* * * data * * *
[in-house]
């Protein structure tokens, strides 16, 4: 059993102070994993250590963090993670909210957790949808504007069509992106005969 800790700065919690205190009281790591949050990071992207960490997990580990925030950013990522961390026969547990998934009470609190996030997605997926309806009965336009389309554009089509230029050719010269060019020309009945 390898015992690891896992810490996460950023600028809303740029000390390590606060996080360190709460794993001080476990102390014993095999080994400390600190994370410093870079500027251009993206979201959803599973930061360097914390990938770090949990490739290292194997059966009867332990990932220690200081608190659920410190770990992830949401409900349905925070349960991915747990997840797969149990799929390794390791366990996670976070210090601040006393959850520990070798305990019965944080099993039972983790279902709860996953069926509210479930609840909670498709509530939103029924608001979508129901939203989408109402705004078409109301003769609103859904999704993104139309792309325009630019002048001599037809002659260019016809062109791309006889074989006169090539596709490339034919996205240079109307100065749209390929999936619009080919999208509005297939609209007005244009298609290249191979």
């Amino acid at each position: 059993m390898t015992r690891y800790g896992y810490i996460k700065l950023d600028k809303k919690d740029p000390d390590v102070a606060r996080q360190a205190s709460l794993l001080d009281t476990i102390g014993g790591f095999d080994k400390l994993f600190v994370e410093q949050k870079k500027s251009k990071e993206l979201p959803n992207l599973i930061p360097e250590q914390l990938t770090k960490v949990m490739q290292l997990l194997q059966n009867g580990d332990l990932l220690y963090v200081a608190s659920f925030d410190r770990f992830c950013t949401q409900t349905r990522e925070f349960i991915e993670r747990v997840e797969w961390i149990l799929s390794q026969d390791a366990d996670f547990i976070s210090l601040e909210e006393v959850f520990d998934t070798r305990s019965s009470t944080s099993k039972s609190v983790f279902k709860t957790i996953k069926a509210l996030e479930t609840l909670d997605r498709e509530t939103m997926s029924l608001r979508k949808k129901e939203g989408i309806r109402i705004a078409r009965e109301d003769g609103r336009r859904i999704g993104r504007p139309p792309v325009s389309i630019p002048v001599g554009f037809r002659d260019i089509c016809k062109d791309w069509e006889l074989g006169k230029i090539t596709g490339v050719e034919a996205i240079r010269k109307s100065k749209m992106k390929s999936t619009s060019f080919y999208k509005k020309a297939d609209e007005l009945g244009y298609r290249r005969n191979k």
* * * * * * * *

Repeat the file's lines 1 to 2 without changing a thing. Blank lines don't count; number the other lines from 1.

[in-house]
């Protein structure tokens, strides 16, 4: 059993102070994993250590963090993670909210957790949808504007069509992106005969 800790700065919690205190009281790591949050990071992207960490997990580990925030950013990522961390026969547990998934009470609190996030997605997926309806009965336009389309554009089509230029050719010269060019020309009945 390898015992690891896992810490996460950023600028809303740029000390390590606060996080360190709460794993001080476990102390014993095999080994400390600190994370410093870079500027251009993206979201959803599973930061360097914390990938770090949990490739290292194997059966009867332990990932220690200081608190659920410190770990992830949401409900349905925070349960991915747990997840797969149990799929390794390791366990996670976070210090601040006393959850520990070798305990019965944080099993039972983790279902709860996953069926509210479930609840909670498709509530939103029924608001979508129901939203989408109402705004078409109301003769609103859904999704993104139309792309325009630019002048001599037809002659260019016809062109791309006889074989006169090539596709490339034919996205240079109307100065749209390929999936619009080919999208509005297939609209007005244009298609290249191979």